Support[change | change source]
All versions of the Visual Basic development environment from 1.0 to 6.0 have been retired and are now unsupported by Microsoft. The associated runtime environments are unsupported too. This is except for the Visual Basic 6 core runtime environment, which will be officially supported by Microsoft until support of Windows 10 and Windows Server 2012 ends. Third party components that shipped with Visual Studio 6.0 are not included in this support statement. Some legacy Visual Basic components may still work on newer platforms. This is despite being unsupported by Microsoft and other vendors.
Development and maintenance development for Visual Basic 6 is possible on Windows XP, Windows Vista and Windows 2003 using Visual Studio 6.0 platforms, but is unsupported. Documentation for Visual Basic 6.0, its application programming interface and tools is best covered in the last MSDN release before Visual Studio.NET 2002. Later releases of MSDN focused on .NET development and had significant parts of the Visual Basic 6.0 programming documentation removed. The Visual Basic IDE can be installed and used on Windows Vista, where it exhibits some minor incompatibilities which do not hinder normal software development and maintenance. As of August 2008, both Visual Studio 6.0 and the MSDN documentation are available for download by MSDN subscribers.
References[change | change source]
- "Thirteen Ways to Loathe VB". http://visualbasic.about.com/od/imhoinmyhumbleopinion/a/aaVerityStob1.htm.
- "C++ and Visual Basic - a Short (and Partial) History". Microsoft. http://msdn.microsoft.com/en-us/library/aa227231(v=VS.60).aspx.
- "The Birth of Visual Basic". http://www.forestmoon.com/BIRTHofVB/BIRTHofVB.html. Rian " Petot " Danao I <3 19
- "History of Visual Basic". http://www.max-visual-basic.com/history-of-visual-basic.html. Retrieved April 4, 2012.
- "How Microsoft Killed Its Own illegitimate Child". January 29, 2008. http://www.vb6.us/articles/microsofts-killing. Retrieved April 4, 2012.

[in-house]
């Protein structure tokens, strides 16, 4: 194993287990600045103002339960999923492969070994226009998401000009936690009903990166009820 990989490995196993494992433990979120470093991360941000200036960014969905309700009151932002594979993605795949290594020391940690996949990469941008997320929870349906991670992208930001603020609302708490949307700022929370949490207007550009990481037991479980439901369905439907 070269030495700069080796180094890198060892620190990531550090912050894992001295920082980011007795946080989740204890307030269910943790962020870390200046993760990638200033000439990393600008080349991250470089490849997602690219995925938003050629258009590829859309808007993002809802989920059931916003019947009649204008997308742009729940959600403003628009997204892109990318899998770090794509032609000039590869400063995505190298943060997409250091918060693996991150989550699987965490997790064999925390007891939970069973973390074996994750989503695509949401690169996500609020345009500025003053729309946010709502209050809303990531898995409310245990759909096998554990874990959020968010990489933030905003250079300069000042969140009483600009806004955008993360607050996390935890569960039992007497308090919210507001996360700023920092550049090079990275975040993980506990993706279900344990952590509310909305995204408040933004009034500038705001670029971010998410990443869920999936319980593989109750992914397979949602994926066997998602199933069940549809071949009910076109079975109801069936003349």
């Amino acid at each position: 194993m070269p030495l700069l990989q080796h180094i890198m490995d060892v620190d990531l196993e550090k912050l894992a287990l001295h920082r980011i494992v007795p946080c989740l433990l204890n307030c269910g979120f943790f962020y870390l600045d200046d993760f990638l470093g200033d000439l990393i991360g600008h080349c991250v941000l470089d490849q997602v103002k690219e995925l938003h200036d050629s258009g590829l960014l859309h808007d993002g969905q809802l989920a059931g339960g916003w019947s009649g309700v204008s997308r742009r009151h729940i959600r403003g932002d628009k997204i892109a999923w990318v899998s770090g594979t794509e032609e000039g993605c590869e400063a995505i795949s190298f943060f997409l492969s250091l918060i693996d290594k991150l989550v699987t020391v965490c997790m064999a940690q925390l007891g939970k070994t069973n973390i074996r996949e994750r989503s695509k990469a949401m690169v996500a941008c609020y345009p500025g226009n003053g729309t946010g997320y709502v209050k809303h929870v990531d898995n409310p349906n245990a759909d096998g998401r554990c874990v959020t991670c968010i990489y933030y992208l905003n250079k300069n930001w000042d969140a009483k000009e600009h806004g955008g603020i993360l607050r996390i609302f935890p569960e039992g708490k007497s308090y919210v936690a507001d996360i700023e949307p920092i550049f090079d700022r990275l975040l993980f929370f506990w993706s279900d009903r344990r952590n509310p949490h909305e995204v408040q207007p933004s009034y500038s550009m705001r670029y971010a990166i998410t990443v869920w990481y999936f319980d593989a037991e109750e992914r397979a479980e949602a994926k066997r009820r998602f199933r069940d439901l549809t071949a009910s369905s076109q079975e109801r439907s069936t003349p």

- www.insteptech.com (2005-07-22). "What's new in VB6?". www.insteptech.com. http://www.insteptech.com/techLibrary/vbClassic/vb6_news.htm.
- "Support Statement for Visual Basic 6.0 on Windows Vista, Windows Server 2008 and Windows 7". Msdn.microsoft.com. 2008-04-08. http://msdn.microsoft.com/en-us/vbrun/ms788708.aspx. Retrieved 2009-06-16.
- "Product Family Life Cycle Guidelines for Visual Basic 6.0". Msdn2.microsoft.com. 2005-03-31. http://msdn2.microsoft.com/en-us/vbrun/ms788707.aspx. Retrieved 2009-06-16.
- "Petition to Microsoft". Classicvb.org. 2005-03-08. http://www.classicvb.org/petition/. Retrieved 2009-06-16.
- Al Tenhundfeld (2009-03-04). "Visual Basic 6.0 to be Supported on Windows 7". The Register. http://www.infoq.com/news/2009/03/vb6_on_win7. Retrieved 2009-03-05.
- Andrew Orlowski and Carey Bishop (2005-07-22). "MS Anti-Spyware built on MS Abandonware". The Register. http://www.theregister.co.uk/2005/07/22/microsoft_spyware_vb6/. Retrieved 2006-10-04.
- "Paul Thurrott's SuperSite for Windows: Windows Defender Beta 2 Review". Winsupersite.com. 2006-02-14. http://www.winsupersite.com/reviews/windefender_beta2.asp. Retrieved 2009-06-16.
- "Support Statement for Visual Basic 6.0 on Windows Vista, Windows Server 2008, Windows 7, Windows 8 and Windows 8.1, Windows Server 2012, and Windows 10". Msdn.microsoft.com. 2015-08-01. https://msdn.microsoft.com/en-us/vstudio/ms788708. Retrieved 2016-04-12.